The facts: Shabazz Muhammad was the no. 1 or no. 2 basketball recruit in America last year (depending on where you look), and last spring he chose UCLA over Duke and Kentucky. Then last weekend the NCAA declared him ineligible indefinitely.
They issued a press release explaining the ruling:
... Muhammad accepted travel and lodging during three unofficial visits to two NCAA member schools. The university and the NCAA enforcement staff agreed on the set of facts in the case, which led to the determination that a violation occurred. NCAA member schools have established standards to determine when an individual may provide financial assistance to student-athletes. These criteria, which were not met in this case, are in place to identify when benefits are provided based on a student-athlete’s athletic ability.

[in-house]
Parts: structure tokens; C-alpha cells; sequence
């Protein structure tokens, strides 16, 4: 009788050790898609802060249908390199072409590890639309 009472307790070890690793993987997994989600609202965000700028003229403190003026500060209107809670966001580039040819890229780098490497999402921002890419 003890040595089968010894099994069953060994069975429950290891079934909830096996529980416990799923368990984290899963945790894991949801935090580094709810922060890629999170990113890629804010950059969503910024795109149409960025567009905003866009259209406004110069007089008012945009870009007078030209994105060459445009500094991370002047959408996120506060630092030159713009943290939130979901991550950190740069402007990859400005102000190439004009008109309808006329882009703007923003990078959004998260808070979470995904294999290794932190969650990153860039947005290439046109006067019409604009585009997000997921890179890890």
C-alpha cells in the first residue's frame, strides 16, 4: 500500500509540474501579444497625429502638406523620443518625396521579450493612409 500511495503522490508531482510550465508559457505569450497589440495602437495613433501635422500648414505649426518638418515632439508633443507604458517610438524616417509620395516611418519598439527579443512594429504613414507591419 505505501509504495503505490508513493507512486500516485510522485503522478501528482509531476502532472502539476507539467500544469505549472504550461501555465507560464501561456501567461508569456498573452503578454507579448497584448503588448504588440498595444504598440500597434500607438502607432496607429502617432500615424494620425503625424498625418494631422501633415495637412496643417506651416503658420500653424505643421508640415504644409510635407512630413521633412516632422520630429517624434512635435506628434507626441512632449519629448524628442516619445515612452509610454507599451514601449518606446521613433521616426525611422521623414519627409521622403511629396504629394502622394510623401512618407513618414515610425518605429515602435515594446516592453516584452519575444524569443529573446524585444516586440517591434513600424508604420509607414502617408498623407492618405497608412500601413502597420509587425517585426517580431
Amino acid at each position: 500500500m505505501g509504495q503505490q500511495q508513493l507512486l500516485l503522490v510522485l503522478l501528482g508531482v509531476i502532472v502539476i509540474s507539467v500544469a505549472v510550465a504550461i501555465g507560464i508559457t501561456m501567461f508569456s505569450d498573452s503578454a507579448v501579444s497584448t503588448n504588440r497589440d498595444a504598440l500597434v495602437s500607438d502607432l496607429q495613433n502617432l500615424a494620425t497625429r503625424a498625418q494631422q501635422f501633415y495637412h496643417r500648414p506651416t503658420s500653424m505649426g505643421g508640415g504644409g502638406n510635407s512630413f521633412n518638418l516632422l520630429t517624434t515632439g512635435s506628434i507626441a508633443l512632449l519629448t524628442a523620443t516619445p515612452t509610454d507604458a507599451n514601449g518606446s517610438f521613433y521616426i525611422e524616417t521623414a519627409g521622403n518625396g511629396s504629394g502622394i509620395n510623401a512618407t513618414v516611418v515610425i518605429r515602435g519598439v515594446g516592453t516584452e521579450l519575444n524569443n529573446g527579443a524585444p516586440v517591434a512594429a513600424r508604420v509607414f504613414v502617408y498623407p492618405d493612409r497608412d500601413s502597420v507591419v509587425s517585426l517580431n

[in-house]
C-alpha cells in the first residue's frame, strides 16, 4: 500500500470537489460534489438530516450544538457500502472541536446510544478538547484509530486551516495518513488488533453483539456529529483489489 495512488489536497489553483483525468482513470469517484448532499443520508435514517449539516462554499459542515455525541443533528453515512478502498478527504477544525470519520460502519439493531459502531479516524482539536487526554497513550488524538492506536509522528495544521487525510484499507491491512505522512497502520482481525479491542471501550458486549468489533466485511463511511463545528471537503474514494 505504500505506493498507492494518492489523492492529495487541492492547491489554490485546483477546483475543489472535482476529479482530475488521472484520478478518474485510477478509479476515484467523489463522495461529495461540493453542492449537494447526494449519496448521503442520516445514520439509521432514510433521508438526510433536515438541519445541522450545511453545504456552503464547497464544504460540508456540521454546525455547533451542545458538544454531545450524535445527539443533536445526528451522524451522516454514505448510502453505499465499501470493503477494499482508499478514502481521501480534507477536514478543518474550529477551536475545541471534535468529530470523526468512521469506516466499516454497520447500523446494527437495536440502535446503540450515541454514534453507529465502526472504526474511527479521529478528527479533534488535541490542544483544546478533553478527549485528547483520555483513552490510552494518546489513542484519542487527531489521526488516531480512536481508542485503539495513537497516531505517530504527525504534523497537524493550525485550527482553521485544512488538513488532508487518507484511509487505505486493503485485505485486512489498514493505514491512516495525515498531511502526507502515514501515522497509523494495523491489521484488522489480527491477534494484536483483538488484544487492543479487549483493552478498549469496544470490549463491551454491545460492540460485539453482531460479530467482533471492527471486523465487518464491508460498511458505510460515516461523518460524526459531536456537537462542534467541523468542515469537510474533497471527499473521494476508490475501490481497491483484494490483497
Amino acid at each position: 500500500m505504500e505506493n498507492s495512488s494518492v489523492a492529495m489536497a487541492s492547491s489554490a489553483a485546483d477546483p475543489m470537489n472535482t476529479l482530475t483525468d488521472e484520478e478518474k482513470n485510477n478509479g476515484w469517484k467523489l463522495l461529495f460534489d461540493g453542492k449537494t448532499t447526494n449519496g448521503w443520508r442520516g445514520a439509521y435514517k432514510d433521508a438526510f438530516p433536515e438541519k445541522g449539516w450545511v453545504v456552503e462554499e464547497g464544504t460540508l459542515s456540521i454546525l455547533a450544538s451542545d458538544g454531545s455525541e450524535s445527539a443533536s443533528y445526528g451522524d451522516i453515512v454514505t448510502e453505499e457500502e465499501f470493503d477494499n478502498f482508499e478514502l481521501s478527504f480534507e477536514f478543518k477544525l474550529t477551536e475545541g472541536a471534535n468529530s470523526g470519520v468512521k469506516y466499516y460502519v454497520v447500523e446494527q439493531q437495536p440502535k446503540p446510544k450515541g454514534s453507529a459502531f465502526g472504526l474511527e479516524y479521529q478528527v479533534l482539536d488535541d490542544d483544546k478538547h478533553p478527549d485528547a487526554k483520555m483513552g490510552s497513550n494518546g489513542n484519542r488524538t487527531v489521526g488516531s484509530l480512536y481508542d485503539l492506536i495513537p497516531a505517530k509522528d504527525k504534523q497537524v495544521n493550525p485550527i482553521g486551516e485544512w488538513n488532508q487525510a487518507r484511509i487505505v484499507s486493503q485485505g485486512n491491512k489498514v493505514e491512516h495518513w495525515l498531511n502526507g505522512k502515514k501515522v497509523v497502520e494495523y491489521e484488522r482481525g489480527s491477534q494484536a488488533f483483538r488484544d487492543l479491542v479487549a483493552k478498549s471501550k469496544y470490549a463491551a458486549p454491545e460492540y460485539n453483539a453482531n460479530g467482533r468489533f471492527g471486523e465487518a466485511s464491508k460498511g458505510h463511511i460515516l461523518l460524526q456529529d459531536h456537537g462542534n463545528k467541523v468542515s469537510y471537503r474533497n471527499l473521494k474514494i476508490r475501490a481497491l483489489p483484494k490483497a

In case you've never followed recruiting, athletes can take up to five "official" visits where schools cover expenses, but for "unofficial" visits, recruits are responsible for covering expenses out of pocket. Which raises the obvious point: If the NCAA wants to start looking at who pays for unofficial visits, it's a wormhole that'll end with dozens of recruits suspended every year. But instead of doing all that work and jeopardizing the product, Shabazz Muhammad gives them a famous name to use as an example for everyone else.